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Water Warning

The boil water advisory is still affecting campus, from dorm life to water fountains and dining options.
Austin McAfee

The boil water notice on campus at The University of Mississippi will remain in effect until no earlier than Friday, according to physical plant officials. Director of the Physical Plant Department Ashton Pearson said the cause of the boil water notice was a break in a water line at a construction site.
“State laws require two consecutive days of clean water samples in order to lift the boil water notice,” Pearson said.
The first sample was taken and sent to the state lab yesterday morning, and the second will be taken and shipped to the lab this morning, according to Pearson.

The boil water notice is affecting campus in a variety of different ways. Ole Miss Dining Service has been in direct,constant contact with the Physical Plant about the situation, and they have taken necessary precautions to ensure the safety of students.

“We have done multiple things to ensure safety,” Marketing Coordinator of Ole Miss Dining Jeffrey Owens said. “We have put up signs that inform people what to do during the situation and we have stopped all fountain drink machines.”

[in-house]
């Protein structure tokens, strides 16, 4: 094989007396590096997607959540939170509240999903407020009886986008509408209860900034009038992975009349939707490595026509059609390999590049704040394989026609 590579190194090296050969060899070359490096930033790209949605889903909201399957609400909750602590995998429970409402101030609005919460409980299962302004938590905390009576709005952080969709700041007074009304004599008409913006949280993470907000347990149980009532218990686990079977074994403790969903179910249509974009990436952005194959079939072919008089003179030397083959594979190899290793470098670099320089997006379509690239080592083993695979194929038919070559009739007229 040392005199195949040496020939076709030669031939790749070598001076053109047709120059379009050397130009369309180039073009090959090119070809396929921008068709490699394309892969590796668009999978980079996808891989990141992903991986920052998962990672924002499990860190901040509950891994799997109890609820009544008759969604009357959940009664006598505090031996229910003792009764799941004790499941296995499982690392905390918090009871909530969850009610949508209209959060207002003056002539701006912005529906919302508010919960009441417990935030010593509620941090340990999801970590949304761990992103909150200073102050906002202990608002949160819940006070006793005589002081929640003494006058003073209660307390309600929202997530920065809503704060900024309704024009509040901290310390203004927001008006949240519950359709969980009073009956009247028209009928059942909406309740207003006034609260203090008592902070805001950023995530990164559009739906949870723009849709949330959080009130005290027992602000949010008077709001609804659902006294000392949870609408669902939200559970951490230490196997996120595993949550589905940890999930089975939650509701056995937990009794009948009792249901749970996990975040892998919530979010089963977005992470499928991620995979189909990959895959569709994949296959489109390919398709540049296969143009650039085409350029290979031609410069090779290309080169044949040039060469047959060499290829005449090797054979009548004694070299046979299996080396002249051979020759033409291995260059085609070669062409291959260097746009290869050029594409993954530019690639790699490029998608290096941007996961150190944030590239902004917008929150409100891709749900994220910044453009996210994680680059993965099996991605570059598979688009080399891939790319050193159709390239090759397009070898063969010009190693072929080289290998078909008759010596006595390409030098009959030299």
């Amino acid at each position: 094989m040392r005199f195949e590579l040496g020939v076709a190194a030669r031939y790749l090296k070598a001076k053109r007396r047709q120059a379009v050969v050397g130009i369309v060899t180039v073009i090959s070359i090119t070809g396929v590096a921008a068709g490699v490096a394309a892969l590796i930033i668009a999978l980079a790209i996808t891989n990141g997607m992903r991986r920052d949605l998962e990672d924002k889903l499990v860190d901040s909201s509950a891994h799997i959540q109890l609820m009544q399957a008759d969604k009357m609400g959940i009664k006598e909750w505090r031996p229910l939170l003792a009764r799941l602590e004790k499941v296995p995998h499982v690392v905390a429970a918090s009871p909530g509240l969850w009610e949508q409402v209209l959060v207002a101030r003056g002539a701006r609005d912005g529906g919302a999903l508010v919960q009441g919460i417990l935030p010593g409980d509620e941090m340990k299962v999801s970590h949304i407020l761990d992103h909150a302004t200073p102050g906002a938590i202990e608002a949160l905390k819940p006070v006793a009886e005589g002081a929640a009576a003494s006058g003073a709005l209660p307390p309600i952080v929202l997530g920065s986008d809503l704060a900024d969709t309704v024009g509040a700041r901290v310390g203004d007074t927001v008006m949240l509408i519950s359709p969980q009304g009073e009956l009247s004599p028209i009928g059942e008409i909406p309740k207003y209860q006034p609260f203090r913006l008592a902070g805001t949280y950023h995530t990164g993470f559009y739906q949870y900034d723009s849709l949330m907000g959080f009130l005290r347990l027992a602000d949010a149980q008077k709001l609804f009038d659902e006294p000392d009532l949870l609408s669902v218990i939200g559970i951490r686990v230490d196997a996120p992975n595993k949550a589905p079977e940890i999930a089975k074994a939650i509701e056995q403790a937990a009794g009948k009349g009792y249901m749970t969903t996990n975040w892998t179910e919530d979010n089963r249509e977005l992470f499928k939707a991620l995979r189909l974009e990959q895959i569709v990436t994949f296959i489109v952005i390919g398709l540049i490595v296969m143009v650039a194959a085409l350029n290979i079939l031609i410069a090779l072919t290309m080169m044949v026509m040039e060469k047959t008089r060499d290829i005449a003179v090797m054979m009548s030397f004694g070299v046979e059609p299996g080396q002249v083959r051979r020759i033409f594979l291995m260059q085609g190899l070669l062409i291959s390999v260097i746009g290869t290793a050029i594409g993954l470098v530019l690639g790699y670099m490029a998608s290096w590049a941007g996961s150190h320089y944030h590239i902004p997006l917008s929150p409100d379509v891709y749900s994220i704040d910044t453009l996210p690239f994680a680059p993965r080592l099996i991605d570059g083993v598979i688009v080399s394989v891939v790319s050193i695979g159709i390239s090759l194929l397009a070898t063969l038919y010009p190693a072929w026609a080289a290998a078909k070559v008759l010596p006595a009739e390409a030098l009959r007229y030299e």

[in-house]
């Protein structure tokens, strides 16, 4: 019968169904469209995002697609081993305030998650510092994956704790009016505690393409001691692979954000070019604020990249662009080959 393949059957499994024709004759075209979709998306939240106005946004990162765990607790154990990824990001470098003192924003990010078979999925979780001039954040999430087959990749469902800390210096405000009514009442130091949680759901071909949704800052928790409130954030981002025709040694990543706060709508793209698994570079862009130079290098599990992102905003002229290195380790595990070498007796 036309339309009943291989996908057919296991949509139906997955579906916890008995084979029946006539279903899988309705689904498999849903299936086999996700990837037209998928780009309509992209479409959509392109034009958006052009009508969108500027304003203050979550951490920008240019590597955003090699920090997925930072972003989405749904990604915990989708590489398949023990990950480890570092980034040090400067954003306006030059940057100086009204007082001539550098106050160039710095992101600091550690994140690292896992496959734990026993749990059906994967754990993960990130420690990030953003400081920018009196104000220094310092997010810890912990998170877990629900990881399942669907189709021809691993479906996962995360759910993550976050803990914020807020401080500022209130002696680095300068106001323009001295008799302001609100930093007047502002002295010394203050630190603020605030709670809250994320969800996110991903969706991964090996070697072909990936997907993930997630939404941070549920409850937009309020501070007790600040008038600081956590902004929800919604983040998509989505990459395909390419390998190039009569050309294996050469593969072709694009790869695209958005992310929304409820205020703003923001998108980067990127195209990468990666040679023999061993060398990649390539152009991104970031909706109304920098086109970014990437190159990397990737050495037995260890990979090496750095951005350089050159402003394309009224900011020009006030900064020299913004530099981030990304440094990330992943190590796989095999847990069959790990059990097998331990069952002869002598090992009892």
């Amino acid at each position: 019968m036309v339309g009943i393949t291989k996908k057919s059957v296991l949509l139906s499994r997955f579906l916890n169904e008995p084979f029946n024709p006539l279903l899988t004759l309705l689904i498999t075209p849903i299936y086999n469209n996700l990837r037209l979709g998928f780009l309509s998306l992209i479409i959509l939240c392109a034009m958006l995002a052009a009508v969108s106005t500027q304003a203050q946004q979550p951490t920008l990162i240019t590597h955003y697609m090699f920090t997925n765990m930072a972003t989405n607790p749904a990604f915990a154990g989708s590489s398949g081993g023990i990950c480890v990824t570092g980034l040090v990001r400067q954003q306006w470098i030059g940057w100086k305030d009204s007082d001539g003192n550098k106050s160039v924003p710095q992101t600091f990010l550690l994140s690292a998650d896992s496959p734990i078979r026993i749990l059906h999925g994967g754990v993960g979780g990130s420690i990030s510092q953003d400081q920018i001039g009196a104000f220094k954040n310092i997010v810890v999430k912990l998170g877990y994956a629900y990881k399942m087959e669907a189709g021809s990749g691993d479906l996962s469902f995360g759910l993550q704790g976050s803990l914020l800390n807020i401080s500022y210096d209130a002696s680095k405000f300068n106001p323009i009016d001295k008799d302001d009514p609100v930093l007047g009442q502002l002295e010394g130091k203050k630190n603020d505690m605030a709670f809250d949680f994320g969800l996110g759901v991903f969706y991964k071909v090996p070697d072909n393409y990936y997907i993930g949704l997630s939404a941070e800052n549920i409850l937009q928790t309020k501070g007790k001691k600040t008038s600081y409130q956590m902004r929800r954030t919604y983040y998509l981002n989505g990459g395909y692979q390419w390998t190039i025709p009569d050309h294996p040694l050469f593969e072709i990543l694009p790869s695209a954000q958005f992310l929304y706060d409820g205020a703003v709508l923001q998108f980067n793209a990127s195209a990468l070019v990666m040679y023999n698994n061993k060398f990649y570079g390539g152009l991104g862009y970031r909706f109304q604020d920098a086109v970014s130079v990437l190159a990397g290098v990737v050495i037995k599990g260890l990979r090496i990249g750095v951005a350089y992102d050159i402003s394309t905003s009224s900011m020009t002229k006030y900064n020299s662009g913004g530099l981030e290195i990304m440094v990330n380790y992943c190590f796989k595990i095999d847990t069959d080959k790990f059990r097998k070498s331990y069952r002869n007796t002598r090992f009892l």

Though students cannot use fountain drink machines, Ole Miss Dining has provided bottled drinks for students to purchase with their meals. All food that requires water to prepare is being cooked with water that has been boiled.

Ole Miss students that live on campus are also having to deal with the boil water notice accordingly.
“It hasn’t been too bad,” geological engineering freshman Bryce Bealer said. “They put signs all over the dorm to warn us about it, and the water isn’t brown or anything.”

Other students are upset that there are no free drinking options available during the notice.
“It isn’t very convenient that you have to buy a drink when you get thirsty,” business sophomore Mandy Franklin said. “I could at least get some water for free with out having to buy it. Now I can’t do that.”

Signs showing warnings have been strategically placed by water fountains and bathrooms in most campus buildings. Pearson said that physical plant officials have been working as quickly and effectively as possible to resolve the situation.